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Reactivation of herpes simplex keratitis following vaccination for COVID-19
  1. James Richardson-May1,
  2. Alice Rothwell2 and
  3. Mohammed Rashid2
  1. 1Ophthalmology, University Hospital Southampton NHS Foundation Trust, Southampton, UK
  2. 2Ophthalmology, University Hospitals Dorset NHS Foundation Trust, Bournemouth, UK
  1. Correspondence to Dr James Richardson-May; jamesrichardsonmay{at}


An 82-year-old man with a history of herpes simplex keratitis 40 years previously presented with recurrence, 1 day following vaccination for novel COVID-19. His condition worsened despite topical treatment with ganciclovir gel. A diagnosis of herpetic stromal keratitis was made, requiring systemic aciclovir, topical prednisolone, moxifloxacin and atropine, and oral doxycycline. He improved clinically on treatment, with some residual corneal scarring. Visual acuity improved from 6/36 corrected at presentation, to 6/24 following treatment. Clearly, public and personal health benefits from vaccination are hugely important and we would not suggest avoiding vaccination in such patients. It is, however, important for ophthalmic providers to be aware of the rare potential for reactivation of herpetic eye disease following vaccination to enable prompt diagnosis and treatment.

  • ophthalmology
  • anterior chamber
  • public health

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Herpes simplex keratitis is a common ocular condition regularly presenting to ophthalmic emergency services. While epithelial disease is usually treatable with topical antivirals, occasionally it can be more aggressive and require more intensive treatment to avoid visual complications. With a national vaccination programme underway for the novel COVID-19 pandemic, we feel it important to highlight this case in which there is a likely temporal association between vaccination and reactivation of herpes simplex keratitis, more than 40 years since the patient’s last episode.

Case presentation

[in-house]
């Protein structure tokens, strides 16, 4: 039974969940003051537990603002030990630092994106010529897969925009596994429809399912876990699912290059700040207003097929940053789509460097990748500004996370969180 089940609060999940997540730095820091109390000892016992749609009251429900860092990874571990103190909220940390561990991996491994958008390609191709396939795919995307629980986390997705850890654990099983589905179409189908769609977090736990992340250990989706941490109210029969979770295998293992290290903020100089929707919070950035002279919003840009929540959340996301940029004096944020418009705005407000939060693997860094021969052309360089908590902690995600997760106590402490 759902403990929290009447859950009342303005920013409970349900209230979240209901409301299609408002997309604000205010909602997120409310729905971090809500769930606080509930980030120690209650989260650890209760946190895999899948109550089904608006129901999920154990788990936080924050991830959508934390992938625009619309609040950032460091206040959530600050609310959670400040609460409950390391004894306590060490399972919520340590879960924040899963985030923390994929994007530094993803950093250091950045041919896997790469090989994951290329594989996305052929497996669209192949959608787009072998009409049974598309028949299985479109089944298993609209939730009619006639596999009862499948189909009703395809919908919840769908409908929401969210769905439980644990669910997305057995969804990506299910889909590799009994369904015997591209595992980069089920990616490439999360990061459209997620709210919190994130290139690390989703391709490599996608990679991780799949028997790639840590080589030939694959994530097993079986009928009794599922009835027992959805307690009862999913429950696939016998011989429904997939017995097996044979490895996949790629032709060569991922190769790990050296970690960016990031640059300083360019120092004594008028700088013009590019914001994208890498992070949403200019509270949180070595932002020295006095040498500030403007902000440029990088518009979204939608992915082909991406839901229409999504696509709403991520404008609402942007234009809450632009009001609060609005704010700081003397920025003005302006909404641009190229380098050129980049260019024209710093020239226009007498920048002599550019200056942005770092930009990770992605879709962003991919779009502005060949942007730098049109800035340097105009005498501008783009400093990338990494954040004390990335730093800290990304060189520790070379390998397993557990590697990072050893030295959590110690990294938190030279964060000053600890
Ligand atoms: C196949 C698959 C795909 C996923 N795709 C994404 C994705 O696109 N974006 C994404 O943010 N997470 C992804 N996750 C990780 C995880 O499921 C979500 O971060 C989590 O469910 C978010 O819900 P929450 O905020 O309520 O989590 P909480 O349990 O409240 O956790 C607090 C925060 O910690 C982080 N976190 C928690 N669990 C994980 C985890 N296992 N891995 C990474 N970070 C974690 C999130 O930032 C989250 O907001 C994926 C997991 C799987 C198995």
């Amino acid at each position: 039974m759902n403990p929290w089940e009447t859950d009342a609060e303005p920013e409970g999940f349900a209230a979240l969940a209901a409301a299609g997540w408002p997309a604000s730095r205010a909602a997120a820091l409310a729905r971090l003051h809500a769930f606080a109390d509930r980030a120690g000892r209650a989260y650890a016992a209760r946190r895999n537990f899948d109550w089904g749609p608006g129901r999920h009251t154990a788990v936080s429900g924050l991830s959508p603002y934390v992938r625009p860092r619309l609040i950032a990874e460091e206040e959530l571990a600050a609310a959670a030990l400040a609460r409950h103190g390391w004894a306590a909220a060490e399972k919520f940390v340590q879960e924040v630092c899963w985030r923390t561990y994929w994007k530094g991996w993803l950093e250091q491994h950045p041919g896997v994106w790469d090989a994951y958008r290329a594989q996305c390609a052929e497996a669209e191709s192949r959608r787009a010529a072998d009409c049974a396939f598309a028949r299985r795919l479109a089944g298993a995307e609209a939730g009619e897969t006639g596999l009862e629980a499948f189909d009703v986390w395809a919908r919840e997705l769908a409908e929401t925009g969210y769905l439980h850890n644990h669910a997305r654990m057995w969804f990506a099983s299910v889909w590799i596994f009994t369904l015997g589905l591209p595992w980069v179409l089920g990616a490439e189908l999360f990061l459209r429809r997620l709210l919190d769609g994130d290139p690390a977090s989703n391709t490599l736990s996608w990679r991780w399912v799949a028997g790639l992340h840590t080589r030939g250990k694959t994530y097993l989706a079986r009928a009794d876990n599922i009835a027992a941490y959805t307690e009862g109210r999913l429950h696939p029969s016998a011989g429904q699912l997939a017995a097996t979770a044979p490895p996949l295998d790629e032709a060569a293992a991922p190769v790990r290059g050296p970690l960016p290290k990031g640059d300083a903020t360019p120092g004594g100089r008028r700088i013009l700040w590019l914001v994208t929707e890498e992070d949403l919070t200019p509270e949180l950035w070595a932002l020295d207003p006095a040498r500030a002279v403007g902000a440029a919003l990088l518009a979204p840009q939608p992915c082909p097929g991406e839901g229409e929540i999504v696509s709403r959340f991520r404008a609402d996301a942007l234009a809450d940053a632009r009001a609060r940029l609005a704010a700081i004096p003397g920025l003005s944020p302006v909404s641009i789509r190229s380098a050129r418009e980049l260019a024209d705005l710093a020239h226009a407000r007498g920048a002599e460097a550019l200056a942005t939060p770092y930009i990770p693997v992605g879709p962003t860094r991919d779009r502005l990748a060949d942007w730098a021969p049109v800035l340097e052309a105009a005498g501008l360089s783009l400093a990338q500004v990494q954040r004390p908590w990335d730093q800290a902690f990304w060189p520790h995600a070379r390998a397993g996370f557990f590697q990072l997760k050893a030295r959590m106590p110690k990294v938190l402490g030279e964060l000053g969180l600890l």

An 82-year-old man presented to the ophthalmic emergency department with a painful, watering and red left eye. His symptoms had begun 1 week previously, the day after his first dose of vaccination for novel COVID-19 (AstraZeneca). Visual acuity (VA) at presentation was 6/36 in the left eye, improving to 6/24 with pinhole. On examination, the eye was significantly hyperaemic with reduced corneal sensation and multiple corneal dendrites. There was evidence of previous corneal scarring. He had a history of herpes simplex keratitis, which had been quiescent for 40 years. His right eye was unremarkable with VA of 6/9.


Initially, our patient was diagnosed clinically. As described below, later deterioration in the clinical appearance led to microbiological investigation with corneal scrapes.

Differential diagnosis

On the basis of his ocular history, along with classical corneal findings of epithelial dendritic ulcer, he was diagnosed with herpes simplex epithelial keratitis.


This patient was initially started on ganciclovir 0.15% gel, five times a day.

Outcome and follow-up

Despite this treatment, he returned 1 week later with worsening pain and vision. His VA was reduced to hand movements in the left, with diffuse hyperaemia, corneal haze and mild anterior chamber inflammation. There was evidence of geographical ulceration and corneal neovascularisation (figure 1). Corneal scrapes were taken for microbiology, including viral PCR, and a diagnosis of herpetic stromal keratitis was made. He was started on acyclovir 800 mg orally five times a day, doxycycline 50 mg orally once a day, preservative free prednisolone phosphate 0.5% once a day, atropine 1% once a day and moxifloxacin 0.5% four times to the left eye. Ganciclovir gel was continued five times a day.

Figure 1

The patient’s clinical appearance 1 week after beginning topical treatment. The eye is significantly inflamed, with corneal neovascularisation, epithelial defect and stromal opacity. The pupil is pharmacologically dilated.